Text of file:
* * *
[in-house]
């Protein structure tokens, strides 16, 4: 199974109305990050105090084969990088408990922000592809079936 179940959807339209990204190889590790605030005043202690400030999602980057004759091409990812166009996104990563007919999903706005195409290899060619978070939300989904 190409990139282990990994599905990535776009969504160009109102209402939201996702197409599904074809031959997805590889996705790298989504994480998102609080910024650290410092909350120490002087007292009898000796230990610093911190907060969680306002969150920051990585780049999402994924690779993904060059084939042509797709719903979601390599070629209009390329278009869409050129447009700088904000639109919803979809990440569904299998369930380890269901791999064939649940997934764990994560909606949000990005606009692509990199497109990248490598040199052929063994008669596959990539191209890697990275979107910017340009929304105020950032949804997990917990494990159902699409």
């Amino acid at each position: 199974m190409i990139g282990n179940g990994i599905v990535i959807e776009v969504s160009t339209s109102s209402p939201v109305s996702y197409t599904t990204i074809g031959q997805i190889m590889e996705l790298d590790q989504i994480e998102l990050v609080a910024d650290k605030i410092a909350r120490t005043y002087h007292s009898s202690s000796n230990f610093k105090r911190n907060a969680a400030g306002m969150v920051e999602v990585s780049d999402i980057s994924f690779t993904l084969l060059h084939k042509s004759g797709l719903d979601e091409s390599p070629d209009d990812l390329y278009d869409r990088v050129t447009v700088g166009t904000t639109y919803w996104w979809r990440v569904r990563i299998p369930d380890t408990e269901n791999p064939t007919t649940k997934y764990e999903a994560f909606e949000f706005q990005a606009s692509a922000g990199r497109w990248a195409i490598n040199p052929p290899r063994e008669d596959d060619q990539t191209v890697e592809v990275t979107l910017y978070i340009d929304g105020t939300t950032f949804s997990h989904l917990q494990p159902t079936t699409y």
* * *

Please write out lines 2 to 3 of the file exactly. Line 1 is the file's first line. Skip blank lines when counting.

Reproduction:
């Protein structure tokens, strides 16, 4: 199974109305990050105090084969990088408990922000592809079936 179940959807339209990204190889590790605030005043202690400030999602980057004759091409990812166009996104990563007919999903706005195409290899060619978070939300989904 190409990139282990990994599905990535776009969504160009109102209402939201996702197409599904074809031959997805590889996705790298989504994480998102609080910024650290410092909350120490002087007292009898000796230990610093911190907060969680306002969150920051990585780049999402994924690779993904060059084939042509797709719903979601390599070629209009390329278009869409050129447009700088904000639109919803979809990440569904299998369930380890269901791999064939649940997934764990994560909606949000990005606009692509990199497109990248490598040199052929063994008669596959990539191209890697990275979107910017340009929304105020950032949804997990917990494990159902699409």
């Amino acid at each position: 199974m190409i990139g282990n179940g990994i599905v990535i959807e776009v969504s160009t339209s109102s209402p939201v109305s996702y197409t599904t990204i074809g031959q997805i190889m590889e996705l790298d590790q989504i994480e998102l990050v609080a910024d650290k605030i410092a909350r120490t005043y002087h007292s009898s202690s000796n230990f610093k105090r911190n907060a969680a400030g306002m969150v920051e999602v990585s780049d999402i980057s994924f690779t993904l084969l060059h084939k042509s004759g797709l719903d979601e091409s390599p070629d209009d990812l390329y278009d869409r990088v050129t447009v700088g166009t904000t639109y919803w996104w979809r990440v569904r990563i299998p369930d380890t408990e269901n791999p064939t007919t649940k997934y764990e999903a994560f909606e949000f706005q990005a606009s692509a922000g990199r497109w990248a195409i490598n040199p052929p290899r063994e008669d596959d060619q990539t191209v890697e592809v990275t979107l910017y978070i340009d929304g105020t939300t950032f949804s997990h989904l917990q494990p159902t079936t699409y």